In order for any pieces of safety equipment to be useful at preventing these aerial lift accidents, workers need to complete comprehensive aerial lift training to fully prepare them for avoiding these manlift hazards and protecting everyone’s life on a work site. Check out for aerial lift training that teaches everything you need to know about these dangers. 

If you’d like to learn more about aerial lift hazard safety training, please call our OSHA training experts today at (602) 277-0615 or reach out online. We look forward to helping you and your company become OSHA-compliant.

Buying A Boom Lift? Here Is What You Should Know

buy boom liftA boom lift is a type of aerial lift that offers both horizontal and vertical reach. They are frequently used on construction sites and on other outdoor projects, as they offer a longer reach than scissor lifts. As you shop around for which lift is right for your project, it’s important to weigh the pros and cons of each piece of equipment. To buy a boom lift is to make significant investment, so it’s critical to have all the facts.

Options to Consider to Buy a Boom Lift

When you buy a new boom lift, you’ll have several options from which to choose. Some of the most popular boom lift types include:


This is the largest boom lift, and it requires an operator to drive the vehicle from the basket.


A towable boom lift is lightweight, does not require a drive engine or chassis, and tends to be more affordable than other types of boom lifts.


An aerial lift operator can use a telescoping boom lift to reach heights approaching 200 ft.


An articulating boom lift has unfolding layers to provide greater basket maneuverability in comparison to other types of boom lifts.

When you buy a boom lift, you need to consider the pros and cons of different varieties. Once you know what type of boom lift you want to purchase, you can move forward in the buying process.

san diego aerial lift certification

Considerations for Your Boom Lift Purchase

buy boom liftIf you’re in the market to buy a boom lift, the process is very similar to buying a car. Even though aerial lifts and boom lifts are used for industrial applications, and automobiles are driven for mostly personal use, the goal is the same. You want to purchase the most reliable, dependable, longest lasting, best performing machine possible. The aerial lift experts at have put together a handful of things to consider when purchasing an aerial lift. Let’s review some important considerations when you’re in the market for an aerial lift:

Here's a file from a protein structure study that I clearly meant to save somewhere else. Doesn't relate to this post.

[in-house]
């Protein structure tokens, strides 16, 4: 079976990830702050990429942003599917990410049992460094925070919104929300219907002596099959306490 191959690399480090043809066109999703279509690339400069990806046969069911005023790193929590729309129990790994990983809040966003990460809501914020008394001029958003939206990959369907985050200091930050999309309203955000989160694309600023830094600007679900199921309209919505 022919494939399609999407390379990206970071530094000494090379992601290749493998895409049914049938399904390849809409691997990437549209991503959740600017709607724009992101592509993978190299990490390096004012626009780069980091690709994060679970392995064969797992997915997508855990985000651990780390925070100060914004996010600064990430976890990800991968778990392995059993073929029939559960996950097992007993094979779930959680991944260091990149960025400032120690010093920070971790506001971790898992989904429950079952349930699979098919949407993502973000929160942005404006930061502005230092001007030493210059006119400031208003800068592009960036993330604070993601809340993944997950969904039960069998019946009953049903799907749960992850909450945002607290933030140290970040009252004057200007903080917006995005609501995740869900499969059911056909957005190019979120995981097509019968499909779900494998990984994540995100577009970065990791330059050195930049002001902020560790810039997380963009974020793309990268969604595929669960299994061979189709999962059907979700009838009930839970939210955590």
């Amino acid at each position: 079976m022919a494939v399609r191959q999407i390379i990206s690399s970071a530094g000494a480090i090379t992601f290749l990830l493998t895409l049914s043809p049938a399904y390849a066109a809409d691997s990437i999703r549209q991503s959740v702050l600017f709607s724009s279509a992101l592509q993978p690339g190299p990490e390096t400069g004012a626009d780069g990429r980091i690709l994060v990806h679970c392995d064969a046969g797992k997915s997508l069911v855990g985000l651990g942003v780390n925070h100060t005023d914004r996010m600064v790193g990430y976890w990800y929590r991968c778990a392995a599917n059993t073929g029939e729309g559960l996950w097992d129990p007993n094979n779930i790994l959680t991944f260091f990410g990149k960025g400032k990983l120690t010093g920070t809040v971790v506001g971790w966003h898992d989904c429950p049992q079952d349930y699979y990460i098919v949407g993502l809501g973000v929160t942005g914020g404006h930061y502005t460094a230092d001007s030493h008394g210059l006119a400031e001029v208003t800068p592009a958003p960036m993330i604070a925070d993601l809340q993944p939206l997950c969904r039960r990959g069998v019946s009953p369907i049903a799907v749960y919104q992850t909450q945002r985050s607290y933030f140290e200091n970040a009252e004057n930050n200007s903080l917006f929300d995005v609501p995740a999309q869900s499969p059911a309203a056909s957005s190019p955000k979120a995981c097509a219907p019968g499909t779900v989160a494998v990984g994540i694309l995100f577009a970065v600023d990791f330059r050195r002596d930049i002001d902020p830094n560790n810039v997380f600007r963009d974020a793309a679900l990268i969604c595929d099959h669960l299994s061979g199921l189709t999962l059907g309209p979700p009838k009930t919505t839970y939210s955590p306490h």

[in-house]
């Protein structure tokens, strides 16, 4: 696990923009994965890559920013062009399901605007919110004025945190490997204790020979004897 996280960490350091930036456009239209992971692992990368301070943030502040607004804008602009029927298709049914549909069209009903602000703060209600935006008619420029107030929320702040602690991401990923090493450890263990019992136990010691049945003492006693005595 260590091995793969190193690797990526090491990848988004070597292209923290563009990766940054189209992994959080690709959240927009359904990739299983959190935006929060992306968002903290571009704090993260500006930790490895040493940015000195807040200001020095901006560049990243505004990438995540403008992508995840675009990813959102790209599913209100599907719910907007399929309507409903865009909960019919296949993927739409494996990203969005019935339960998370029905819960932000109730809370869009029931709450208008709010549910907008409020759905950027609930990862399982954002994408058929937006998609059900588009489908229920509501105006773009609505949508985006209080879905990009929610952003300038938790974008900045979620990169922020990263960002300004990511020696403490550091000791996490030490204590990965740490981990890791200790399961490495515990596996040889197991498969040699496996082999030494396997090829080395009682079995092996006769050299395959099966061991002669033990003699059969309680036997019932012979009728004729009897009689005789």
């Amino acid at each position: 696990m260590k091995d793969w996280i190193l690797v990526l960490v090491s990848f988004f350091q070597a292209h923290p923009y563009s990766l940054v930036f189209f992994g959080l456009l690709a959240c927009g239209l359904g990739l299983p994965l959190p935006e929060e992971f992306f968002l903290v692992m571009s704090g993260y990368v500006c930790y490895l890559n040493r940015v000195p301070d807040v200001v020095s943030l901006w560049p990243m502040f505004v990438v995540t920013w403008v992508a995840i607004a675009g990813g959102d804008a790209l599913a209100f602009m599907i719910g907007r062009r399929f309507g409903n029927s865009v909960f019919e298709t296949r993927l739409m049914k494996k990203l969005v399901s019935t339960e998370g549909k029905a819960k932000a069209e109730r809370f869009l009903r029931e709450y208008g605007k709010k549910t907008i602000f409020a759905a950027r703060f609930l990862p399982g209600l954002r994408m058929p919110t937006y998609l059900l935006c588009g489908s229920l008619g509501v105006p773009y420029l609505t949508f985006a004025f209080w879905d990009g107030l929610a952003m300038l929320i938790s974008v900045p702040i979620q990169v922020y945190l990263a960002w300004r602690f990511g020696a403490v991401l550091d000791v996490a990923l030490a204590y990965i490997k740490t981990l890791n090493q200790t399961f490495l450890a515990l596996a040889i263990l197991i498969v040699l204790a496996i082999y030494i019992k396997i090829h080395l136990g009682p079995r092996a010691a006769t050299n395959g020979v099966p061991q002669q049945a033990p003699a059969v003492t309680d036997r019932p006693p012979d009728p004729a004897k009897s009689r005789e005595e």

1. Terrain

Some aerial lifts are designed for rough terrain construction sites, while others are made for mostly indoor use. If the ground surface isn’t accounted for, you could end up paying too much for your boom lift or suffer in safety.

2. Load/Lifting Requirements

Will your boom lift be used to lift a single worker with light equipment? Will it need to lift a big load? Pay attention to your possible purchase’s lift requirements. One other tip: ask to review the manufacturer’s operating manual, and make sure their requirements align your own!

3. Height

Some aerial lifts reach up to 180 feet in the air! However, your boom lift shouldn’t be purchased solely on how high it can reach. Get a general assessment of your typical reach requirements, and purchase accordingly. You might pay way too much for a lift simply because it can extend far beyond your own job site needs.

4. Reliability 

Do your research about a boom lift’s performance. Check reviews. Talk to others in your industry who’ve used an aerial lift you’re considering to purchase. Word of mouth is a great way to get the aerial lift you want – the first time!

5. Price

Sounds obvious, but price is a huge factor when buying a boom lift. Sometimes, it’s even the most important factor. Once you’ve already factored the previous four attributes above, it’s much easier to compare aerial lifts with similar prices. Just like the reliability reviews, a little extra homework and research here goes a long way toward getting the best possible boom lift.

6. Longevity

With proper care and regular maintenance, a boom lift can last around 30 years. Thus, it is crucial to implement a boom lift care and maintenance program. This will allow you to identify and address boom lift issues before they cause long-lasting damage. It also ensures that you can avoid boom lift accidents caused by a malfunctioning lift.

Should You Buy a Used Boom Lift?

When you buy a boom lift, there’s no shortage of options from which to choose. Bargain hunters may find used boom lifts especially appealing. While it’s true that you can save a significant chunk of change by shopping the used market, a boom lift purchase must be carefully thought out. As you compare your options, keep the following in mind:

– Overall Condition

Has the used boom lift been painted? Does it look well-maintained? A fresh coat of paint is often hiding obvious flaws, so be on the lookout for the overall condition of the lift in question.

– Stabilizers

Grab onto the stabilizers and give them a wiggle. By shaking them back and forth, you can see whether the stabilizers are in good working order. Too much movement can indicate poor condition.

– Hour Meter